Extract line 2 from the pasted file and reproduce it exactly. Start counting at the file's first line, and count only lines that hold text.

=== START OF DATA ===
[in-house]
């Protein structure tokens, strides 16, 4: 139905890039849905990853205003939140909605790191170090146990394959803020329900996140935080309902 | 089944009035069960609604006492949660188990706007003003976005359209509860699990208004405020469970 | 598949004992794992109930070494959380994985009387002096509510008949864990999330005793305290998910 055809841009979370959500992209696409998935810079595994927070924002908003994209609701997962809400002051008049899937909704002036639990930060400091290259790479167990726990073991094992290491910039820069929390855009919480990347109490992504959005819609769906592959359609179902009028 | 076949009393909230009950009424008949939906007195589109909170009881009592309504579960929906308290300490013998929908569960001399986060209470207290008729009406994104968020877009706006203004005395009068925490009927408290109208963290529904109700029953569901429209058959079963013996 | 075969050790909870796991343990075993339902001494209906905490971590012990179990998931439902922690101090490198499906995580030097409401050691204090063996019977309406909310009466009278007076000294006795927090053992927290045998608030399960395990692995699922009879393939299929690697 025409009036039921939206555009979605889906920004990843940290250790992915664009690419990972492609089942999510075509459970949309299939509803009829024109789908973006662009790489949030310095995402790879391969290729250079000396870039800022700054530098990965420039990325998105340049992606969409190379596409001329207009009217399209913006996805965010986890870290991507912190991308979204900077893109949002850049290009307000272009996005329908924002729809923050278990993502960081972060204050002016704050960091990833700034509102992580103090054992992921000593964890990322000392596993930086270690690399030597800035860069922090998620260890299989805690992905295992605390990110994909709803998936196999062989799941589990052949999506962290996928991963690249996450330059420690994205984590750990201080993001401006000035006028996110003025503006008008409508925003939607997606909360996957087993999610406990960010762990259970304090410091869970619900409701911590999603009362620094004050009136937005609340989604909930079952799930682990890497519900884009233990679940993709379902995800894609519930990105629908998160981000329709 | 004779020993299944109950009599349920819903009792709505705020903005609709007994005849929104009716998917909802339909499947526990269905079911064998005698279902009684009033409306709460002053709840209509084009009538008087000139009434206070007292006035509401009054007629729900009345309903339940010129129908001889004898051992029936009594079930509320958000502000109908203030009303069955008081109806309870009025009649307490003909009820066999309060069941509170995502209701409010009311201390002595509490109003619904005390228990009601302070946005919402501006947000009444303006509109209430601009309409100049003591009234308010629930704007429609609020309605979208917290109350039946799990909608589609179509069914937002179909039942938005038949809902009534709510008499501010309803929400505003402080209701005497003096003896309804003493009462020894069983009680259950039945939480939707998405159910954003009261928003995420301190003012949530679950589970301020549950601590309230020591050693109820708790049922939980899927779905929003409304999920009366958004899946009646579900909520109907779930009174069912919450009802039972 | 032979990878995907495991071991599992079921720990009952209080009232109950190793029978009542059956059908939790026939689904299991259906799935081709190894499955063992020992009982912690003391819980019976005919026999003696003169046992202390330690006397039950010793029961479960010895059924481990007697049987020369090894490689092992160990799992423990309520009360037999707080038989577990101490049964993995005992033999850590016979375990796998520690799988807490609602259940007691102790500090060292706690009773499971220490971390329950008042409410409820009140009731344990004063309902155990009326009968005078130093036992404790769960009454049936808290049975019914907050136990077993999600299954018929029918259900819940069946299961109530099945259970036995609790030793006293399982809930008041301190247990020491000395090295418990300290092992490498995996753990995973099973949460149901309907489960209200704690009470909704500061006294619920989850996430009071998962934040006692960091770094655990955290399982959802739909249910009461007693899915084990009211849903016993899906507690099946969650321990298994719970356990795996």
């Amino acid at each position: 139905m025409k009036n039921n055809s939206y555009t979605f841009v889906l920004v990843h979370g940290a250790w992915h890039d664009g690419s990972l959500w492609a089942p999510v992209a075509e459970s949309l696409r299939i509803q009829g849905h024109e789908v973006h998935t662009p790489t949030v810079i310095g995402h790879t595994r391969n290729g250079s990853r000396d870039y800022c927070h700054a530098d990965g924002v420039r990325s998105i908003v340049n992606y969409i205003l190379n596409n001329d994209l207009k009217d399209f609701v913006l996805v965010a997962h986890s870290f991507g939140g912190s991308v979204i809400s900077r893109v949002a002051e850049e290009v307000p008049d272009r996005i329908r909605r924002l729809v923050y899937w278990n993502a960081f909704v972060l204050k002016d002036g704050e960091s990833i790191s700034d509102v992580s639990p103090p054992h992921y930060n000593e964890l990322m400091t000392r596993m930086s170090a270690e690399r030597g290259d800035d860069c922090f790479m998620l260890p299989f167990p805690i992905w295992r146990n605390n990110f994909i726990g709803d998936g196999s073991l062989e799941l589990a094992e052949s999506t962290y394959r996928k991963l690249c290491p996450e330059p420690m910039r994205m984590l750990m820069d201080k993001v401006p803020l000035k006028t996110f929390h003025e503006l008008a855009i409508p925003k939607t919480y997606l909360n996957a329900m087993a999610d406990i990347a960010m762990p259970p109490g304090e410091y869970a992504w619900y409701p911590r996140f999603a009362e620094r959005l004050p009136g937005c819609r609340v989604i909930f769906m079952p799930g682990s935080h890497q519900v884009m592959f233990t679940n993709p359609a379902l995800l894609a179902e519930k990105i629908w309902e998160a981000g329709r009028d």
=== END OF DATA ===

């Protein structure tokens, strides 16, 4: 139905890039849905990853205003939140909605790191170090146990394959803020329900996140935080309902 | 089944009035069960609604006492949660188990706007003003976005359209509860699990208004405020469970 | 598949004992794992109930070494959380994985009387002096509510008949864990999330005793305290998910 055809841009979370959500992209696409998935810079595994927070924002908003994209609701997962809400002051008049899937909704002036639990930060400091290259790479167990726990073991094992290491910039820069929390855009919480990347109490992504959005819609769906592959359609179902009028 | 076949009393909230009950009424008949939906007195589109909170009881009592309504579960929906308290300490013998929908569960001399986060209470207290008729009406994104968020877009706006203004005395009068925490009927408290109208963290529904109700029953569901429209058959079963013996 | 075969050790909870796991343990075993339902001494209906905490971590012990179990998931439902922690101090490198499906995580030097409401050691204090063996019977309406909310009466009278007076000294006795927090053992927290045998608030399960395990692995699922009879393939299929690697 025409009036039921939206555009979605889906920004990843940290250790992915664009690419990972492609089942999510075509459970949309299939509803009829024109789908973006662009790489949030310095995402790879391969290729250079000396870039800022700054530098990965420039990325998105340049992606969409190379596409001329207009009217399209913006996805965010986890870290991507912190991308979204900077893109949002850049290009307000272009996005329908924002729809923050278990993502960081972060204050002016704050960091990833700034509102992580103090054992992921000593964890990322000392596993930086270690690399030597800035860069922090998620260890299989805690992905295992605390990110994909709803998936196999062989799941589990052949999506962290996928991963690249996450330059420690994205984590750990201080993001401006000035006028996110003025503006008008409508925003939607997606909360996957087993999610406990960010762990259970304090410091869970619900409701911590999603009362620094004050009136937005609340989604909930079952799930682990890497519900884009233990679940993709379902995800894609519930990105629908998160981000329709 | 004779020993299944109950009599349920819903009792709505705020903005609709007994005849929104009716998917909802339909499947526990269905079911064998005698279902009684009033409306709460002053709840209509084009009538008087000139009434206070007292006035509401009054007629729900009345309903339940010129129908001889004898051992029936009594079930509320958000502000109908203030009303069955008081109806309870009025009649307490003909009820066999309060069941509170995502209701409010009311201390002595509490109003619904005390228990009601302070946005919402501006947000009444303006509109209430601009309409100049003591009234308010629930704007429609609020309605979208917290109350039946799990909608589609179509069914937002179909039942938005038949809902009534709510008499501010309803929400505003402080209701005497003096003896309804003493009462020894069983009680259950039945939480939707998405159910954003009261928003995420301190003012949530679950589970301020549950601590309230020591050693109820708790049922939980899927779905929003409304999920009366958004899946009646579900909520109907779930009174069912919450009802039972 | 032979990878995907495991071991599992079921720990009952209080009232109950190793029978009542059956059908939790026939689904299991259906799935081709190894499955063992020992009982912690003391819980019976005919026999003696003169046992202390330690006397039950010793029961479960010895059924481990007697049987020369090894490689092992160990799992423990309520009360037999707080038989577990101490049964993995005992033999850590016979375990796998520690799988807490609602259940007691102790500090060292706690009773499971220490971390329950008042409410409820009140009731344990004063309902155990009326009968005078130093036992404790769960009454049936808290049975019914907050136990077993999600299954018929029918259900819940069946299961109530099945259970036995609790030793006293399982809930008041301190247990020491000395090295418990300290092992490498995996753990995973099973949460149901309907489960209200704690009470909704500061006294619920989850996430009071998962934040006692960091770094655990955290399982959802739909249910009461007693899915084990009211849903016993899906507690099946969650321990298994719970356990795996």